Two unaccompanied children travel across the Mediterranean in an overcrowded boat that has been designed to only make it halfway across…

A 63-year-old man is woken one morning by border officers ‘acting on a tip-off’ and, despite having paid taxes for 28 years, is suddenly cast into the detention system with no obvious means of escape…

An orphan whose entire life has been spent in slavery – first on a Ghanaian farm, then as a victim of trafficking – writes to the Home Office for help, only to be rewarded with a jail sentence and indefinite detention…

These are not fictions. Nor are they testimonies from some distant, brutal past, but the frighteningly common experiences of Europe’s new underclass – its refugees. While those with ‘citizenship’ enjoy basic human rights (like the right not to be detained without charge for more than 14 days), people seeking asylum can be suspended for years in Kafka-esque uncertainty. Here, poets and novelists retell the stories of individuals who have direct experience of Britain’s policy of indefinite immigration detention. Presenting their accounts anonymously, as modern day counterparts to the pilgrims’ stories in Chaucer’s Canterbury Tales, this book offers rare, intimate glimpses into otherwise untold suffering.

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About the author

David Herd is a poet, critic, and teacher. His collections of poetry include All Just (Carcanet 2012), Outwith (Bookthug 2012), and Through (Carcanet 2016), and his recent writings on the politics of human movement have appeared in Los Angeles Review of Books, Parallax and Almost Island. Anna PIncus, a founder and co-ordinator of Refugee Tales, has worked for Gatwick Detainees Welfare Group for ten years supporting people held in immigration detention. Authors in this anthology - Patience Agbabi, Jade Amoli-Jackson, Chris Cleave, Stephen Collis, Inua Ellams, Abdulrazak Gurnah, David Herd, Marina Lewycka, Avaes Mohammad, Hubert Moore, Ali Smith, Dragan Todorovic, Carol Watts & Michael Zand.
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Additional information

Publisher
Comma Press
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Published on
31 May 2016
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Pages
160
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ISBN
9781910974230
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Language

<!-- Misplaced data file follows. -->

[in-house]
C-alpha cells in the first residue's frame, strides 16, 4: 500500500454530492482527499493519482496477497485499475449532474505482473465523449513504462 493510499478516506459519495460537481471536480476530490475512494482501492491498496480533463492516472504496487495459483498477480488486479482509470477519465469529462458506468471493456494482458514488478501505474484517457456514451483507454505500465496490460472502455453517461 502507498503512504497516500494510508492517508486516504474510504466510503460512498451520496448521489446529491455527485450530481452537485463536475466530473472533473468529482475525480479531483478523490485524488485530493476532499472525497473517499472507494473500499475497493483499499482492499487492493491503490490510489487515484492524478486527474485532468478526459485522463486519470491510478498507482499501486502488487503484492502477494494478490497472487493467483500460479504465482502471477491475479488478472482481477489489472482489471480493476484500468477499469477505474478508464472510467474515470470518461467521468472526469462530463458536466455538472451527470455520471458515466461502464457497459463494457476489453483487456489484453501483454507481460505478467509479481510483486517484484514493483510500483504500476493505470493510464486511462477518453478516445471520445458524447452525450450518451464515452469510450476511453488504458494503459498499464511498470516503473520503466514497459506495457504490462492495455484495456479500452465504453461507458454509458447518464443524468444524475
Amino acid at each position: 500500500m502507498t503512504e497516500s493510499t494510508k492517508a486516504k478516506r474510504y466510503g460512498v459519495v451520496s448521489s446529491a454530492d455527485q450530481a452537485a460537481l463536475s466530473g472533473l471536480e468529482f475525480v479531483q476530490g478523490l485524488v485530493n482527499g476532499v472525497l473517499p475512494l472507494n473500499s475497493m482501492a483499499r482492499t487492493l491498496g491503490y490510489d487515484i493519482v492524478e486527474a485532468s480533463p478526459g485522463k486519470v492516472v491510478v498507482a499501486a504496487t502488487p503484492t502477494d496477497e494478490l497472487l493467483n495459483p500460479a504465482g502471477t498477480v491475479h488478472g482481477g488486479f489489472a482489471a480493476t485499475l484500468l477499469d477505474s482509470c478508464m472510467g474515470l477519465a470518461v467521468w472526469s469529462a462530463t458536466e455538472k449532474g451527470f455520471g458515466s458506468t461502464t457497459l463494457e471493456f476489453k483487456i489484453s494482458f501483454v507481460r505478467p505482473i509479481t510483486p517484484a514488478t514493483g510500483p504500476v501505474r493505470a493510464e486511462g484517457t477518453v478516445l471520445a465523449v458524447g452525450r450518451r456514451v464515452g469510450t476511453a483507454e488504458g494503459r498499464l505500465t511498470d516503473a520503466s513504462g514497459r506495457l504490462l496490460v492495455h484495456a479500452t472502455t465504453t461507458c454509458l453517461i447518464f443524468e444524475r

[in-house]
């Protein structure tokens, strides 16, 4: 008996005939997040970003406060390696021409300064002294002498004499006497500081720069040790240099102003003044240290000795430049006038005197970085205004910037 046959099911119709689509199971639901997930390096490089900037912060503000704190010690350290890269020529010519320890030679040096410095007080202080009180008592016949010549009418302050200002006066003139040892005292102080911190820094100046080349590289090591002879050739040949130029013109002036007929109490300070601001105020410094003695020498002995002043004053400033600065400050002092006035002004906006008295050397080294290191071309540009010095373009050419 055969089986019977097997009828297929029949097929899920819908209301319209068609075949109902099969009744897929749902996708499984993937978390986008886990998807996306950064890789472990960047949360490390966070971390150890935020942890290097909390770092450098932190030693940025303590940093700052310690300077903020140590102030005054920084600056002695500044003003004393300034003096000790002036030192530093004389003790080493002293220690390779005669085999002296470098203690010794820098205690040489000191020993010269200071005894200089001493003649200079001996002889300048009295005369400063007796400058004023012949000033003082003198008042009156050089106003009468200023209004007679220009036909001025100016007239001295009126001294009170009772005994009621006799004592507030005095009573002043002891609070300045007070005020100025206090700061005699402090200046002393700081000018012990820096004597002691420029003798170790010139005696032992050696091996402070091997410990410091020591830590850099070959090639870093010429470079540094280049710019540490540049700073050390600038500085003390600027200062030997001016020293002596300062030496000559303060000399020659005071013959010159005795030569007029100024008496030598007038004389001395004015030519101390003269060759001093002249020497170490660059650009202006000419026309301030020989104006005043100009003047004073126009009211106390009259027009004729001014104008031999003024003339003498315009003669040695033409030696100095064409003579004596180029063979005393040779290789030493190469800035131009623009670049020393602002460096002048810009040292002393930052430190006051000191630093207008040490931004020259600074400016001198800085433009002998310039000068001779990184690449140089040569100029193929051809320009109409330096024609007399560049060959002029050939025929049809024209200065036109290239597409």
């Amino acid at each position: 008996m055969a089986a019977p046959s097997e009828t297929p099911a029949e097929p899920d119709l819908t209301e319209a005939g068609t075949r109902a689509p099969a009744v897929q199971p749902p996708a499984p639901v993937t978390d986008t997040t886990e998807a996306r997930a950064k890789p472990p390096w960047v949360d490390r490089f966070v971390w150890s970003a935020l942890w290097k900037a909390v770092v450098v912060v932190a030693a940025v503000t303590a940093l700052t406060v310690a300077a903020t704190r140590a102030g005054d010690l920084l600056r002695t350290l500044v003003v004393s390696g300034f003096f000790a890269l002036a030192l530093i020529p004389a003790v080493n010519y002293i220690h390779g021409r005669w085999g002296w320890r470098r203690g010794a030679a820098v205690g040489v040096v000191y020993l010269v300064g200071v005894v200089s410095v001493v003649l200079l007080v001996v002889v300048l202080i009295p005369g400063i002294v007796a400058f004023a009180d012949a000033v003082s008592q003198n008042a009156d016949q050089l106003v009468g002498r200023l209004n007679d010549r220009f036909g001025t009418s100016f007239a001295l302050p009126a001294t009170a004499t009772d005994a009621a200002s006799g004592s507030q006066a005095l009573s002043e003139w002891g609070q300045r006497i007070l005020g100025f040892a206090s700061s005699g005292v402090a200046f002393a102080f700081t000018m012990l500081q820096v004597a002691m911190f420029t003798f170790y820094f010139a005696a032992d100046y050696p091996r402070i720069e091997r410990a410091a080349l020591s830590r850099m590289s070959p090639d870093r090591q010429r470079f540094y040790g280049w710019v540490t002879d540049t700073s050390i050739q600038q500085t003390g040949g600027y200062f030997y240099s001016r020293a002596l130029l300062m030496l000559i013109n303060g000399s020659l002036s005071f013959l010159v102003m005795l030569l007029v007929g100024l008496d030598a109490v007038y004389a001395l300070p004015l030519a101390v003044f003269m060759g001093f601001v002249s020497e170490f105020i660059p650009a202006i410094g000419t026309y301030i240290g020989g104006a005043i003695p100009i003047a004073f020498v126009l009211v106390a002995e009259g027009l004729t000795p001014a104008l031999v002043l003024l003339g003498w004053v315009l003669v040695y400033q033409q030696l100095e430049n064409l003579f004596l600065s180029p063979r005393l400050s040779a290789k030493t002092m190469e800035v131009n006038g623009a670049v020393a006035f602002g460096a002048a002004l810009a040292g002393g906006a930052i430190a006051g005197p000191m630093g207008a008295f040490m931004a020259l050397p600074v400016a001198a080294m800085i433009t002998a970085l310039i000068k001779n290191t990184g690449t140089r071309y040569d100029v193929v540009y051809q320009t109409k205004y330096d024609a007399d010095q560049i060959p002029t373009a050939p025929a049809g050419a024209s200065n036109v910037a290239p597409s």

English
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Genres
Fiction / General
Fiction / Short Stories (single author)
Literary Collections / General
Social Science / Emigration & Immigration
Travel / General
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Content Protection
This content is DRM protected.
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Available on Android devices
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An astonishing story that puts a human face on the ongoing debate about immigration reform in the United States, now updated with a new Epilogue and Afterword, photos of Enrique and his family, an author interview, and more—the definitive edition of a classic of contemporary America
 
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“Magnificent . . . Enrique’s Journey is about love. It’s about family. It’s about home.”—The Washington Post Book World
 
“[A] searing report from the immigration frontlines . . . as harrowing as it is heartbreaking.”—People (four stars)
 
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NATIONAL BESTSELLER • NAMED ONE OF THE BEST BOOKS OF THE YEAR BY KIRKUS REVIEWS
 
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A NOTE TO THE READER:
Who says stories reach everybody in the same order?
This novel can be read in two ways, and the eBook provides you with both. You can choose which way to read the novel by simply clicking on one of two icons—CAMERA or EYES. The text is exactly the same in both versions; the narratives are just in a different order. 
 
The ebook is produced this way so that readers can randomly have different experiences reading the same text. So, depending on which icon you select, the book will read: EYES, CAMERA, or CAMERA, EYES. (Your friend may be reading it the other way around.) Enjoy the adventure. 
 
(Having both versions in the same file is intentional.)
'the only true knowledge of our fellow-man is that which enables us to feel with him' George Eliot's first published work consisted of three short novellas: 'The Sad Fortunes of the Reverend Amos Barton', 'Mr Gilfil's Love-Story', and 'Janet's Repentance'. Their depiction of the lives of ordinary men and women in a provincial Midlands town initiated a new era of nineteenth-century literary realism. The tales concern rural members of the clergy and the gossip and factions that a small town generates around them. Amos Barton only realizes how much he depends upon his wife's selfless love when she dies prematurely; Mr Gilfil's devotion to a girl who loves another is only fleetingly rewarded; and Janet Dempster suffers years of domestic abuse before the influence of an Evangelical minister turns her life around. These stories are remarkable for the tenderness with which Eliot portrays a bygone time of religious belief in a newly secular age, giving literary fiction an alternative language to religion and philosophy for the observation and understanding of human experience. ABOUT THE SERIES: For over 100 years Oxford World's Classics has made available the widest range of literature from around the globe. Each affordable volume reflects Oxford's commitment to scholarship, providing the most accurate text plus a wealth of other valuable features, including expert introductions by leading authorities, helpful notes to clarify the text, up-to-date bibliographies for further study, and much more.
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